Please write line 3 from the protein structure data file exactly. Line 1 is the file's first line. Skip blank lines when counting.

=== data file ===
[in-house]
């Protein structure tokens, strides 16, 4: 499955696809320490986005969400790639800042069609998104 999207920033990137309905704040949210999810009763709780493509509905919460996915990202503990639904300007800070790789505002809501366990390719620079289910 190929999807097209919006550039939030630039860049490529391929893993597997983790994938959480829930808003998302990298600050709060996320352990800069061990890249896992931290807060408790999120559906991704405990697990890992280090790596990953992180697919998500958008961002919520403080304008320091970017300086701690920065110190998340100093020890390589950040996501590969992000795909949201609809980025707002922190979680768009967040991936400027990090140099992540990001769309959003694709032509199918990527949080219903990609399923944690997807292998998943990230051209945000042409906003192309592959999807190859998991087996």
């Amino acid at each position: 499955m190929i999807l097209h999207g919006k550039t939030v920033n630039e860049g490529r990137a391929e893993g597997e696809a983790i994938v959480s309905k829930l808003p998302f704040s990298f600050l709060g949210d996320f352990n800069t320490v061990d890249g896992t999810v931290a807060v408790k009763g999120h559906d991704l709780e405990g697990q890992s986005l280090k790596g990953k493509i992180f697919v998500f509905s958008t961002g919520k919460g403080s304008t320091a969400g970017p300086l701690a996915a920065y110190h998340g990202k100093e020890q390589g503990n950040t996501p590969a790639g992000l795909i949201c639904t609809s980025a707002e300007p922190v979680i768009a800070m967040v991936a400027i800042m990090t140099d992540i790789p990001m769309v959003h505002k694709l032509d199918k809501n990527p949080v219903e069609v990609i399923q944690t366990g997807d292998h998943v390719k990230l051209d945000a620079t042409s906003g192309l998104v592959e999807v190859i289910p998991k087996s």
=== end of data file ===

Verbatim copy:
């Amino acid at each position: 499955m190929i999807l097209h999207g919006k550039t939030v920033n630039e860049g490529r990137a391929e893993g597997e696809a983790i994938v959480s309905k829930l808003p998302f704040s990298f600050l709060g949210d996320f352990n800069t320490v061990d890249g896992t999810v931290a807060v408790k009763g999120h559906d991704l709780e405990g697990q890992s986005l280090k790596g990953k493509i992180f697919v998500f509905s958008t961002g919520k919460g403080s304008t320091a969400g970017p300086l701690a996915a920065y110190h998340g990202k100093e020890q390589g503990n950040t996501p590969a790639g992000l795909i949201c639904t609809s980025a707002e300007p922190v979680i768009a800070m967040v991936a400027i800042m990090t140099d992540i790789p990001m769309v959003h505002k694709l032509d199918k809501n990527p949080v219903e069609v990609i399923q944690t366990g997807d292998h998943v390719k990230l051209d945000a620079t042409s906003g192309l998104v592959e999807v190859i289910p998991k087996s």